“We are not going to win the FA Cup and I do not give two s***s about it, to be honest. I care about staying in the Premier League, as does everybody at this club. Our Premier League status is not protected by winning the FA Cup and it is as simple as that. It is a fantastic competition and perhaps one day we will be in a position where we can compete for it but not now.”
So said the Reading striker Dave Kitson a couple of days ago.
“One day we will be in a position where we can win it”? It’s six games, Dave. Six games at a chance of glory and immortality. You would think the FA Cup is an ideal opportunity for a club like Reading to win some silverware, surely? Let’s be honest – it’s extremely unlikely that Reading will ever win the Premier League.
But does that matter? Are medals enough these days? Is playing in the Premier League and then if you’re lucky, the Champions League, the pinnacle of a player’s career? In a career lasting fifteen years tops where even the most average of top-flight players can pick up a million or two per year maybe it is.
I still love the history, the memories and the emotion the cup brings to me and many others. When I was a kid playing in the street or the park, I wasn’t dreaming of scoring the winning goal (or in my case saving a penalty) in a Premier League game on a Monday night between Bolton and Portsmouth, or between Fulham and Blackburn. It was the cup final.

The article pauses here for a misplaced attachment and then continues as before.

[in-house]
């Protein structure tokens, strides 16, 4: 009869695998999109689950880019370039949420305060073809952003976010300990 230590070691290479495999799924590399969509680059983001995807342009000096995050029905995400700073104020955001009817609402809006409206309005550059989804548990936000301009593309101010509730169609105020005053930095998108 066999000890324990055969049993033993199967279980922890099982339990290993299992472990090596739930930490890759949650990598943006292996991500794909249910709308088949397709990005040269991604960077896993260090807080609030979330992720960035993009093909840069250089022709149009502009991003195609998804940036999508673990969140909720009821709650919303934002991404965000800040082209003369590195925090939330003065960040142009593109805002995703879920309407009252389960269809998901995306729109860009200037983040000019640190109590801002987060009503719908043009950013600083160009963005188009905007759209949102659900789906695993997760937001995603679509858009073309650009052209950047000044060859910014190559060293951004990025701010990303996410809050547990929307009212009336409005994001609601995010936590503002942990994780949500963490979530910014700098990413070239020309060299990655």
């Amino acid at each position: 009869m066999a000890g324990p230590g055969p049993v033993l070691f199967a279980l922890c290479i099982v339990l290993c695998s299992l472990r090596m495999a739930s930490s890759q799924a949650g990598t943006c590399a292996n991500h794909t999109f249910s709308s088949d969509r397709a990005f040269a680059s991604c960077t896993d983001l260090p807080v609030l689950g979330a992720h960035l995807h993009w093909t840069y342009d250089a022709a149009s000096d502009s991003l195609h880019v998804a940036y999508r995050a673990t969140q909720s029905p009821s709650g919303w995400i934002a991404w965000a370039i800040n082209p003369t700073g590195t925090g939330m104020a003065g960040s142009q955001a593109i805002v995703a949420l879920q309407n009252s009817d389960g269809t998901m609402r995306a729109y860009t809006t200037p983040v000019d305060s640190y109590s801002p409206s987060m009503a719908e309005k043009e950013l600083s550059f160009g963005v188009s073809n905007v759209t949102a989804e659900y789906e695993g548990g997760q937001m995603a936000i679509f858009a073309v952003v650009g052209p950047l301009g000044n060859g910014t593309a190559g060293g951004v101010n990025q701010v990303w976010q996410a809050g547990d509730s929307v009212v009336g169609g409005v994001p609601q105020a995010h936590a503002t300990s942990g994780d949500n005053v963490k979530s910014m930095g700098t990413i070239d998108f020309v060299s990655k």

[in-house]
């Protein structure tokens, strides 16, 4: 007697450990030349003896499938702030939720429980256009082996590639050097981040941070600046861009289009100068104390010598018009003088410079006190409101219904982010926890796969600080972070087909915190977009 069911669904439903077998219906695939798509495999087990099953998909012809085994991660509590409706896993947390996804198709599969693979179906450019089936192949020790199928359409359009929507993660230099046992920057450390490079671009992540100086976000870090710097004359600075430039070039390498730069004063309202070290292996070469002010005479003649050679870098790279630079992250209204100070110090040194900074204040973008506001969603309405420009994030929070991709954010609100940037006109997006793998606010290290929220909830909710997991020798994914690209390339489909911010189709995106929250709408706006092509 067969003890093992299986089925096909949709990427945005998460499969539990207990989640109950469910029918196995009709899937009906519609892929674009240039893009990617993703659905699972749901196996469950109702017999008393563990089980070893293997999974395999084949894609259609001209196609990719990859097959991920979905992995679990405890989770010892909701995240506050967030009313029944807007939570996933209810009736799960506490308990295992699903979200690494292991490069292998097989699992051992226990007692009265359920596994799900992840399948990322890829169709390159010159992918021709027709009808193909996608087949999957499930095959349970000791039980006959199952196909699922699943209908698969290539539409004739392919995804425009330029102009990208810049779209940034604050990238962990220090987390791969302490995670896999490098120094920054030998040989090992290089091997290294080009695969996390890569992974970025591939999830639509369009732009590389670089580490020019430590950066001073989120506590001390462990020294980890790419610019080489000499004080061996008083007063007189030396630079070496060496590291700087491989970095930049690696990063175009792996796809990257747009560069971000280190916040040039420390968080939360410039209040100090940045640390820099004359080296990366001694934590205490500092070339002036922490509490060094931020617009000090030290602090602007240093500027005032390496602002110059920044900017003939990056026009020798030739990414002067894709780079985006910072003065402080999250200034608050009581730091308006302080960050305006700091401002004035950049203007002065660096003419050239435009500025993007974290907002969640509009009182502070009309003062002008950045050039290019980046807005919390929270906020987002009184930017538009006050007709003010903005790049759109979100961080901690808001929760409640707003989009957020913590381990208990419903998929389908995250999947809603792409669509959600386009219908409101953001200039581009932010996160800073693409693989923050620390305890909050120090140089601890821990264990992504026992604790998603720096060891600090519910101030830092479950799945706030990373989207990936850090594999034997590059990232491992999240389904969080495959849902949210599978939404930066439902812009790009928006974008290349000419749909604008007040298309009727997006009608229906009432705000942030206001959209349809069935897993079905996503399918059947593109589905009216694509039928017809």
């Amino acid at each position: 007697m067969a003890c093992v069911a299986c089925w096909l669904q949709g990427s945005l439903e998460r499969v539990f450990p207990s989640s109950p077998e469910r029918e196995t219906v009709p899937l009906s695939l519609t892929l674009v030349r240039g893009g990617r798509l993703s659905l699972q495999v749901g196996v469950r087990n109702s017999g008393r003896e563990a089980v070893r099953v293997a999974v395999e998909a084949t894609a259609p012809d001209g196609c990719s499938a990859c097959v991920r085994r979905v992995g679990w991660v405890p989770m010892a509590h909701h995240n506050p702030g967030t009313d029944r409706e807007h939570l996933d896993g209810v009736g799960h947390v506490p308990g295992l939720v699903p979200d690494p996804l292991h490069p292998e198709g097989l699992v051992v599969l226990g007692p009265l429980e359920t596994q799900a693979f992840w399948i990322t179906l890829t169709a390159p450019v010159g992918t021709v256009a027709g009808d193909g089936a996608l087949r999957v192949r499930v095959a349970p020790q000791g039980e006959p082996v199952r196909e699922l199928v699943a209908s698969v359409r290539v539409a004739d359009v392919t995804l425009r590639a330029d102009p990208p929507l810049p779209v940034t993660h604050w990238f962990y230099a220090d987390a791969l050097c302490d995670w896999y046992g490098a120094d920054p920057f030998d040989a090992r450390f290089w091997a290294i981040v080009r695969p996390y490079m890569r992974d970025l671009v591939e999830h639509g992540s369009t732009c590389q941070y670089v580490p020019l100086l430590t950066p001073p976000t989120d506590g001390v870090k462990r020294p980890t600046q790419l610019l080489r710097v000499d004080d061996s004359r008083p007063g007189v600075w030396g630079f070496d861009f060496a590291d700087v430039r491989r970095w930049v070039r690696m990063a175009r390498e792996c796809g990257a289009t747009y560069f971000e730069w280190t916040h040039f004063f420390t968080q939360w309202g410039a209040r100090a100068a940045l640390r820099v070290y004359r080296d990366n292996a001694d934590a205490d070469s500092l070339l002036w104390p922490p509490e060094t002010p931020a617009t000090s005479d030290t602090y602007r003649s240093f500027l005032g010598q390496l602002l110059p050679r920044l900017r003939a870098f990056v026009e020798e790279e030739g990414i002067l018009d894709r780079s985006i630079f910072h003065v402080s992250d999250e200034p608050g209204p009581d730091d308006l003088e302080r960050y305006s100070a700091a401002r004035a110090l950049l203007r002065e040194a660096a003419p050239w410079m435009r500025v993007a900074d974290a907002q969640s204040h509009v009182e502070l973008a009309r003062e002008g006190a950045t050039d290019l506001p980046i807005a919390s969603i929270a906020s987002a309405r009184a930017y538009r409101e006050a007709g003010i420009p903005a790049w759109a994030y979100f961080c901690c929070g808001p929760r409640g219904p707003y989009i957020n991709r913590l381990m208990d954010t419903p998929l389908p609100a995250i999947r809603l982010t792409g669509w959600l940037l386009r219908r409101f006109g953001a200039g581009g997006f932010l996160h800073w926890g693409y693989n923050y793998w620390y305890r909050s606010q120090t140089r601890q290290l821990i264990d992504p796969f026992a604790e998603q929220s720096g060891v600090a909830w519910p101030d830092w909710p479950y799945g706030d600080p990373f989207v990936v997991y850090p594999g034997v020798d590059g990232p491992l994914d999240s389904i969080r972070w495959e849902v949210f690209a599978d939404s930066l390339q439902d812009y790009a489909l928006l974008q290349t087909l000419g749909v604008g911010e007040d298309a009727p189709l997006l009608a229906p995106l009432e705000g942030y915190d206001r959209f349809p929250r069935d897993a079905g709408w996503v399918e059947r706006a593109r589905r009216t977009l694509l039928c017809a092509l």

It’s a sad indictment of the English game but Kitson’s attitude – and the attitude of a lot of clubs towards the traditional cup competitions – is becoming more commonplace. I’ve lost count of the amount of times I’ve heard managers, players, supporters etc. refer to a cup game as a “distraction”?
But is it any wonder? Assuming the eventual winners of the FA Cup enter at the third round stage they will earn just over £2.4m in prize money, which works out at around £400k per match on average.
Compare that to the Premier League. Last season £2.4m was awarded to the club who finished 16th (Fulham).
This season the club finishing bottom (or Derby County as they are affectionately known) will pocket an estimated £30m, an average of £790k per game.
This before gate receipts, TV revenue, sponsorship deals and in the Premier League’s case ‘parachute payments’.
To the money-men, there’s no value there anymore. And as for the prestige, it doesn’t matter. It’s amazing what an extra £30m can buy (Ipswich Town for example).
But that’s just the upper echelons of the football pyramid. The majority of football takes place in the real world, and to a club like Chasetown – who have already played eight matches to reach the third round – the £100k or so they will pocket from their cup run will be enough to keep the club going for a good few years.
And that’s where the modern magic of the FA Cup hides. It may not be worth as much to the ‘big’ clubs anymore but to a club like Chasetown, or Havant and Waterlooville or even Norwich City it can be priceless.